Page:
Station Road, Sidcup

How can we help?

Please fill in this form and we'll get back to you as soon as possible.

Please enter your name
Please enter your email address
Please enter your telephone number
Please enter a question
Please let us know how you heard about us
Please enter the verification code

We’ll only use this information to handle your enquiry and we won’t share it with any third parties. For more details see our Privacy Policy

Pensioner with 'Mild Cognitive Impairment' Capable of Making a Valid Will

To make a valid will, you need a certain level of mental capacity. However, as a High Court ruling showed, a flawless memory is not required and those suffering from mild cognitive impairment may not be disqualified from expressing their wishes.

The case concerned a woman who was suffering from advanced vascular dementia when she died at the age of 90. She had, six years previously, made a will by which she left her entire estate to her son and only child.

He died before her, however, so that, under the terms of the will, her estate passed to one of her nephews and his wife. The will was the source of much antipathy within the family and one of the woman's nieces mounted a challenge to its validity on the basis that she lacked the mental capacity required to make it.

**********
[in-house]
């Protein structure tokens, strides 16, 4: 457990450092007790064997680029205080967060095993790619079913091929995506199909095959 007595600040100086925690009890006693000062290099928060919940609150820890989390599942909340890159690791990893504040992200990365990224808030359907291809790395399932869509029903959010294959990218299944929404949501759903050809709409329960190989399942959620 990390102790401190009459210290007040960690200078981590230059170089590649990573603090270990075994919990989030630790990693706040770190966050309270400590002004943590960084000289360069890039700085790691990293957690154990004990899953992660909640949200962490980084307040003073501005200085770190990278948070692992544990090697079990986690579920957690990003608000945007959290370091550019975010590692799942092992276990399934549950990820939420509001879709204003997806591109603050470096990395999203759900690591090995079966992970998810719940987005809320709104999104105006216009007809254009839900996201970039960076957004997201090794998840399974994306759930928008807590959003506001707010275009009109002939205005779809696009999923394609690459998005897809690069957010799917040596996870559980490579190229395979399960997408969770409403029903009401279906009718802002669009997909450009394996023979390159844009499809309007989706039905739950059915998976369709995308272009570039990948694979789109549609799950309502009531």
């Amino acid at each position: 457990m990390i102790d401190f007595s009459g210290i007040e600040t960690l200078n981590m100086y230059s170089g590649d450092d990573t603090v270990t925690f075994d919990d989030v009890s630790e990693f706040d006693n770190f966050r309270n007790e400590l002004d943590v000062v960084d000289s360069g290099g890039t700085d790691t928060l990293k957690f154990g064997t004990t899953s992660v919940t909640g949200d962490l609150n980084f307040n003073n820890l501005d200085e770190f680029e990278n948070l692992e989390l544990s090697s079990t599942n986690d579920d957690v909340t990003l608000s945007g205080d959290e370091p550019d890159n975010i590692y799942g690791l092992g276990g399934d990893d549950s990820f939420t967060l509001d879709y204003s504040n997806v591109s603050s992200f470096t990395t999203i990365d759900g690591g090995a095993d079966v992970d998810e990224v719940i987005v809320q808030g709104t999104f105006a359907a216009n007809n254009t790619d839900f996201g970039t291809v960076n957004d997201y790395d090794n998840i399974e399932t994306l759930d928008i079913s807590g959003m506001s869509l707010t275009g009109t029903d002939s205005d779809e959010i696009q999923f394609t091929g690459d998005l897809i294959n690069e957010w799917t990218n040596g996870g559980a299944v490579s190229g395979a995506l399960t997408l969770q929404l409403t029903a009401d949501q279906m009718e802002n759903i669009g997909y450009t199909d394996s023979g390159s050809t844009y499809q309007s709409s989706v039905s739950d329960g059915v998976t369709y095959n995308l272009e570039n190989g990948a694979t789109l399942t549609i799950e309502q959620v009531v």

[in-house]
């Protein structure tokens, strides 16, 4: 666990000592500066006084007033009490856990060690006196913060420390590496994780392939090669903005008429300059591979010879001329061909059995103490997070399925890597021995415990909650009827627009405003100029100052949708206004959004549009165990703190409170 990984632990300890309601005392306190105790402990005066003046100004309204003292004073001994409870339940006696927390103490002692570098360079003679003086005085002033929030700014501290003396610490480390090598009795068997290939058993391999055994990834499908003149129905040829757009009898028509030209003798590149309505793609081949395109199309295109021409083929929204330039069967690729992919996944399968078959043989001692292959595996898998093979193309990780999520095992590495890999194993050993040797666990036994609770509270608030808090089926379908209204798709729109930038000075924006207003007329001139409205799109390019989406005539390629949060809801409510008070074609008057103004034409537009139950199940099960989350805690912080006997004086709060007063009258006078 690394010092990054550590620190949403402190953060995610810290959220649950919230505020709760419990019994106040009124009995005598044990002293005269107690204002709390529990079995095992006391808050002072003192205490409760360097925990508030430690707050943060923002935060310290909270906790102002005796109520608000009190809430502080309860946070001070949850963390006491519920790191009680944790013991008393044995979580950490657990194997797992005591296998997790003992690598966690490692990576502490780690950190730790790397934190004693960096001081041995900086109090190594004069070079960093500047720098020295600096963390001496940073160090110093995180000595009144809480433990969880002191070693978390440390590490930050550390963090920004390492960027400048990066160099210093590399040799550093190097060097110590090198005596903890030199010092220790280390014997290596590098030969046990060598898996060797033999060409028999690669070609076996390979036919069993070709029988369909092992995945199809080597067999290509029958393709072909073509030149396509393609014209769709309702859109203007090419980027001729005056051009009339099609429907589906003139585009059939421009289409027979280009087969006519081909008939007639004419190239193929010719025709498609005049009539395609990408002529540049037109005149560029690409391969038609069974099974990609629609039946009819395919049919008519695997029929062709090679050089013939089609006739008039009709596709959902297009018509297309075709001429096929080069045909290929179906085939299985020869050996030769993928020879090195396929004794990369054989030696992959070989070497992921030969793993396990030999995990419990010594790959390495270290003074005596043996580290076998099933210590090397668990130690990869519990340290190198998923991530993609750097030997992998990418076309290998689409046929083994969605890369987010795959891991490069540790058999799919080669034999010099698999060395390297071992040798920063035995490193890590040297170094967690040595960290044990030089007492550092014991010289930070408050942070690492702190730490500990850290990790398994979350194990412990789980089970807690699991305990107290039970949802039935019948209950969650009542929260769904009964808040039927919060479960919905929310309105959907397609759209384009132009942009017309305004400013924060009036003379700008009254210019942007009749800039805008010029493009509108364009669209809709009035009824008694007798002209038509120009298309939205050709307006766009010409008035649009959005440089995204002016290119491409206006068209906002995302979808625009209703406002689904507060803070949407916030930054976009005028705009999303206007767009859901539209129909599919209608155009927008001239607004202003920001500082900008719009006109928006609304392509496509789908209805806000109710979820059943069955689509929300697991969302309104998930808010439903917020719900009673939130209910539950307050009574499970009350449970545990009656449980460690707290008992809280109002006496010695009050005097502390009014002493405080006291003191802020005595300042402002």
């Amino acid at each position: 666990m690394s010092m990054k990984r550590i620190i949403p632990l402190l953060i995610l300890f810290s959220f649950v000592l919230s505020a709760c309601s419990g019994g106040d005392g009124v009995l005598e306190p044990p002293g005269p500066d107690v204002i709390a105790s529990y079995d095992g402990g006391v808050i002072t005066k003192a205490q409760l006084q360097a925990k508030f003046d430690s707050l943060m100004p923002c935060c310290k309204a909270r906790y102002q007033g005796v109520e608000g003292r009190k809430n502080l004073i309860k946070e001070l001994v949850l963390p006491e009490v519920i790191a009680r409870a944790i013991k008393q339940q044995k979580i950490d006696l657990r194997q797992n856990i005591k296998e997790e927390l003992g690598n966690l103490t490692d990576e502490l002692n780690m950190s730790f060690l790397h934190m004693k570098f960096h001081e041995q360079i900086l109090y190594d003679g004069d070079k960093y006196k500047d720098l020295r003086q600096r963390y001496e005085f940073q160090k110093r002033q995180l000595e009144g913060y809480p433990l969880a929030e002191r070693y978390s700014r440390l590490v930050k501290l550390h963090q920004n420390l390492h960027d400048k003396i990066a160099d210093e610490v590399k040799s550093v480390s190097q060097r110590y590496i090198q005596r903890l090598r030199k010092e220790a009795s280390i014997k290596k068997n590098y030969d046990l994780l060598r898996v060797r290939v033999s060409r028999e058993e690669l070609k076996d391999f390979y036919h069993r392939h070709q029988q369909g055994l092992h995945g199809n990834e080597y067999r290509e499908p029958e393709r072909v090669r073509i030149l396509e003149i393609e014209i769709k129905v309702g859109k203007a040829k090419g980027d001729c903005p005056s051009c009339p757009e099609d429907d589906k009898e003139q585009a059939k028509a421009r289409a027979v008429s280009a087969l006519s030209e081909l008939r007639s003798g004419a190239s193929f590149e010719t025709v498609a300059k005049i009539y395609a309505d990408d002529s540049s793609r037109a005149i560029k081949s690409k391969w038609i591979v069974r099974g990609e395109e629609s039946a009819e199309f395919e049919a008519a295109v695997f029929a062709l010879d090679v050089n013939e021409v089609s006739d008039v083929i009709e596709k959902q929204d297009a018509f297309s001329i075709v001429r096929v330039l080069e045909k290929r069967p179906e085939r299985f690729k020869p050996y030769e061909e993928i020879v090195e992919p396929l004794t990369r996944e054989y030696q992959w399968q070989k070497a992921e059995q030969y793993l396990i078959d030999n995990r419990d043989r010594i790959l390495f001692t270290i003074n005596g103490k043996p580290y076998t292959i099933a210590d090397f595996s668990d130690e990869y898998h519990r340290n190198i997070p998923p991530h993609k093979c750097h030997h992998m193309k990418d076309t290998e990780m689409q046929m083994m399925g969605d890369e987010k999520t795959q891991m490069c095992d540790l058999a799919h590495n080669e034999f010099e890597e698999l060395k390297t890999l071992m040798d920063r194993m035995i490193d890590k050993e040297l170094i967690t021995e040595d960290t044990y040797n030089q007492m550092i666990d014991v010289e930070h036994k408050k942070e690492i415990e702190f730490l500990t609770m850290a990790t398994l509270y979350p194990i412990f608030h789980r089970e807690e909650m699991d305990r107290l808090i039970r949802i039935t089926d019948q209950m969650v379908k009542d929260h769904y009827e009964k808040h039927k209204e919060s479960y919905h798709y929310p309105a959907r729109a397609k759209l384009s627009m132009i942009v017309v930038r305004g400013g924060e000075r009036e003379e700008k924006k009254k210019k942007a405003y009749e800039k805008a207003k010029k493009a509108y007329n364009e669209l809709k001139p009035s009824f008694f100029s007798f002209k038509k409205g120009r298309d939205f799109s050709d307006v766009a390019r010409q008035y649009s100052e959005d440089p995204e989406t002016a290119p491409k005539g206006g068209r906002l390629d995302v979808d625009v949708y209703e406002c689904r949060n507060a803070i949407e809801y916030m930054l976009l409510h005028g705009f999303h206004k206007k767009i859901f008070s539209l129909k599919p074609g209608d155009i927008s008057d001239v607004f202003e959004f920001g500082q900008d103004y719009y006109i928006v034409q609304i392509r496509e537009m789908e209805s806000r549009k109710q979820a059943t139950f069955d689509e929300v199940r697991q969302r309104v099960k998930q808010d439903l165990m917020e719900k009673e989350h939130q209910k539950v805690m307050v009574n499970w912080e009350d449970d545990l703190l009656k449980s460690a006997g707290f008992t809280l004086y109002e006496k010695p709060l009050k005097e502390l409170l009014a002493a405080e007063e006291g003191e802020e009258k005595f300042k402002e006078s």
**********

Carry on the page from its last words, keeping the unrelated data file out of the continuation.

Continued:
Ruling on the matter, the Court noted that the capacity to make a valid will depends on the potential to understand and is not to be equated with a test of memory. The legal test for capacity is not pitched so high as to prevent the elderly and others with imperfect memories from making a will.

The first indication that the woman was having mental health difficulties occurred about four months before she made the will. She was visited at home by a mental health nurse who noted her sadness that so many old friends had passed away. Such a lament, the Court noted, was not unusual for elderly people.

In his report, the nurse described her as a pleasant and sociable lady who stated that she had not left her home for over a year. Her short-term memory was impaired, she was disorientated as to time and she had occasional episodes of confusion. Overall, the nurse's opinion was that she was suffering from mild cognitive impairment.

Upholding the will's validity, the Court noted that it was rational on its face. Drafted by an experienced lawyer, its terms were simple and readily understandable. In the light of medical records, the likelihood was that she was still in the early stages of mental decline when she signed the document. She recollected the extent of her property, which largely consisted of her home, and was able to understand the nature of the will and its effect.